The somewhat grim name of Whanganui's Cemetery Circuit simply reflects its location; yes, this is a circuit that really does pass through an old burial ground, complete with tombs and headstones.
Distinctly unusual, the street course is a throwback to a different era of road racing and it is no surprise that it has always been a popular end-of-year destination for many racers from the Isle of Man TT.
The daylong meeting is traditionally held on Boxing Day (26 December) each year and has been running since 1951, though 2021's event was sadly cancelled due to coronavirus restrictions. Happily, it is back for 2022.
The circuit was first used in 1951, when the Whanganui Summer Carnival Committee and the Sports Motorcycle Club decided that a 'round-the-houses' European-style street race for motorcycles would be an ideal way to promote the city. Both groups worked closely with the City Council as the motorcycle races were just the one event in a range of summertime carnival attractions. A committee was formed to make the races a reality, prime among the members being Percy Coleman, a prominent Whanganui businessman who in the 1930s became the first New Zealander to race at the Isle of Man.
A course was laid out on the streets surrounding the cemetery and alongside the river, which meant that – among the many other challenges – the riders would cross over railway tracks twice; once directly over the rail lines on the entry to the esses and then a second time over a bridge. Hazards such as street lamps and the walls of the buildings were given a protective layer of straw bales, but that was about the total of the concessions to safety.
The first race was held on Boxing Day 1951 and the event quickly became a festive season tradition. The two feature races were won by Syd Jensen, who took the Junior Handicap for machines up to 350cc on his AJS 7R, and Dennis Hollier who won the Open Handicap on his 500cc Triumph GP.
The race would develop over the next decade into a popular fixture which drew racers from across New Zealand. Events would start at 1pm each Boxing Day and would feature a card of five to six races of between 12 and 15 laps, each drawing a good crowd of spectators. Despite these successes, in 1963 the City Council decided that the races would have to move, as the course was in the way of traffic detours off the newly-opened Cobham bridge. The races moved a few blocks north to a course around Moutoa Gardens but the event proved a failure and was not repeated.
Without a suitable circuit to race on, in 1964 motocross events were organised on a dirt course before switching back to road racing in 1965 on the defunct Matarawa country road circuit south of the city. However, it was clear to all that the city had lost something unique and in 1966 a change of heart saw racing resume once more on the Cemetery Circuit. It has been there ever since.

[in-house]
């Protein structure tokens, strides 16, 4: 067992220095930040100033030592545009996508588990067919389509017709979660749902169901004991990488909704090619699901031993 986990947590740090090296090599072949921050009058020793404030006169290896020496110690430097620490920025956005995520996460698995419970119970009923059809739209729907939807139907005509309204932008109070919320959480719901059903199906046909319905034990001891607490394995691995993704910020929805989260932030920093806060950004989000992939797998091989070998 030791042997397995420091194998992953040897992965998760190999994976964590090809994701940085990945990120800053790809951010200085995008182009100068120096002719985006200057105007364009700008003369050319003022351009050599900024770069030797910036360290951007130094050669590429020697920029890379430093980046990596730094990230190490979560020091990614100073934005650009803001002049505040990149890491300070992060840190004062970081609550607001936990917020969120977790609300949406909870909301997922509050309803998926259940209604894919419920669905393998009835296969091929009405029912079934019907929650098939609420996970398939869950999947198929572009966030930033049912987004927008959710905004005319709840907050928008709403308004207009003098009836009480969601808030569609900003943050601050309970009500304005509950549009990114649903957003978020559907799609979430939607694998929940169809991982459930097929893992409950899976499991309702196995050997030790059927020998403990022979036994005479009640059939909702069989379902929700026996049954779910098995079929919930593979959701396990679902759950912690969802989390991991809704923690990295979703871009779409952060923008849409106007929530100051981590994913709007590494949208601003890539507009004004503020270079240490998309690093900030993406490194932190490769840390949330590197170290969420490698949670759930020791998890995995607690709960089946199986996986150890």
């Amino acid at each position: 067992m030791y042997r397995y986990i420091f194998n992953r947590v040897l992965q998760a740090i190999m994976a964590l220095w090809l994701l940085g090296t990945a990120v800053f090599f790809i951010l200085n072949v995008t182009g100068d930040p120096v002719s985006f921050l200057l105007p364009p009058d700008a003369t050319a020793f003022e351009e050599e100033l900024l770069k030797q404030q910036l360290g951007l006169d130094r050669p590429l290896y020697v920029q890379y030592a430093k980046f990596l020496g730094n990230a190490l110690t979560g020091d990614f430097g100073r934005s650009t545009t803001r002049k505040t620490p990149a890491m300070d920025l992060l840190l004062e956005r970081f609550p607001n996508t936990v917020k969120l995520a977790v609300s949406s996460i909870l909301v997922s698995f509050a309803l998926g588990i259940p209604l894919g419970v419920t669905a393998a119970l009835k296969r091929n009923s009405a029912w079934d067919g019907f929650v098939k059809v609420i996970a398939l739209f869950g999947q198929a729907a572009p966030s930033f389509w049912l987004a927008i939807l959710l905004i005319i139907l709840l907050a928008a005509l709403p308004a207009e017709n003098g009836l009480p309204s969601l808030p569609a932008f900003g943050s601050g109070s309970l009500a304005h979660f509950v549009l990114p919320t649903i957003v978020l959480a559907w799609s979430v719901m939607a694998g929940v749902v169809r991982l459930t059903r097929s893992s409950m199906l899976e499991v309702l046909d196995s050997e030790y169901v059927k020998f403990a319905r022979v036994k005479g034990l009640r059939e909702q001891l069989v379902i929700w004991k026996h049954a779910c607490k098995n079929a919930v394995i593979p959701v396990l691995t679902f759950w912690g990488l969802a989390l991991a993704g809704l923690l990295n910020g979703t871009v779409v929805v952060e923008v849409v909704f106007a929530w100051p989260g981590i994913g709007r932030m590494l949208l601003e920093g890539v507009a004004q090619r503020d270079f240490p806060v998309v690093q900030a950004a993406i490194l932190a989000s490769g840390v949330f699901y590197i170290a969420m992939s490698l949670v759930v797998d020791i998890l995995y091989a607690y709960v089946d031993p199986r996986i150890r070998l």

The true hey-day of the event came in the 1970s, when the races were held as part of the International Marlboro Series. This saw some the top bike racers of the day head to the Antipodes for end-of-season road races, which were televised live. The money also flowed freely to attract the big stars; the prize money grew from NZ$10,000 in 1973 to NZ$35,000 by the time the series ended in January 1978.
The likes of Giacomo Agostini had already sampled success at Wanganui, but were now joined by riders such as Greg Hansford, Chas Mortimer, a young Randy Mamola, Graeme Crosby and American Pat Hennan. The Arizonan would win three times in row at the Cemetery Circuit from 1974-76, en route to the series title. He reckoned the street circuit was something akin to riding motocross, so often would the machinery want to raise a front wheel on the bumpy streets. Hennan's last win came aboard his Suzuki RG500 Grand Prix machine (on which he had won the 1976 Finnish Grand Prix), setting a searing lap record which would hold for another six years.
After the demise of the Marlboro Series, the Boxing Day races continued on, often featuring some of the top riders from Australia. In 1986, local rider Richard Scott won the feature race on a RS500 Grand Prix Honda, setting the first sub-50 second lap record at 49.91s in the process. This would stand for an incredible 20 years until finally broken by Craig Shirriffs in 2005, then Chris Seaton and Andrew Stroud in 2006, with Stroud finally setting the fastest time of 49.061 seconds.
During the 1980s and 1990s, the biggest name at the circuit was ex-pat Brit Robert Holden, who would return from international duties to his adopted country each Christmas to take part at Whanganui. Holden raced at the Cemetery Circuit for 19 consecutive years and at his last appearance in 1995 he started in twelve races in five different classes for nine wins and three second places. If Wanganui was Holden's favourite circuit, he was also the city's favourite son.
Sadly he would not get the chance to compete at Whanganui again, being killed in a crash during practice for the 1996 Isle of Man TT. At that year's Boxing Day races, his ashes were laid to rest at the flower-garden corner, which was subsequently named Robert Holden Corner, in a permanent tribute to the memory of the circuit's most successful rider. A bronze plague marks the spot, while the racers now compete for the prestigious Robert Holden Trophy.
The races celebrated their 60th running in 2013 and look set to continue well into the future, now part of the three-race Suzuki Series. This has seen a new generation of overseas visitors take part such as television daredevil and TT Racer Guy Martin, who became a hit with the public in his first appearance in 2013 and added Whanganui to his schedule again in 2014.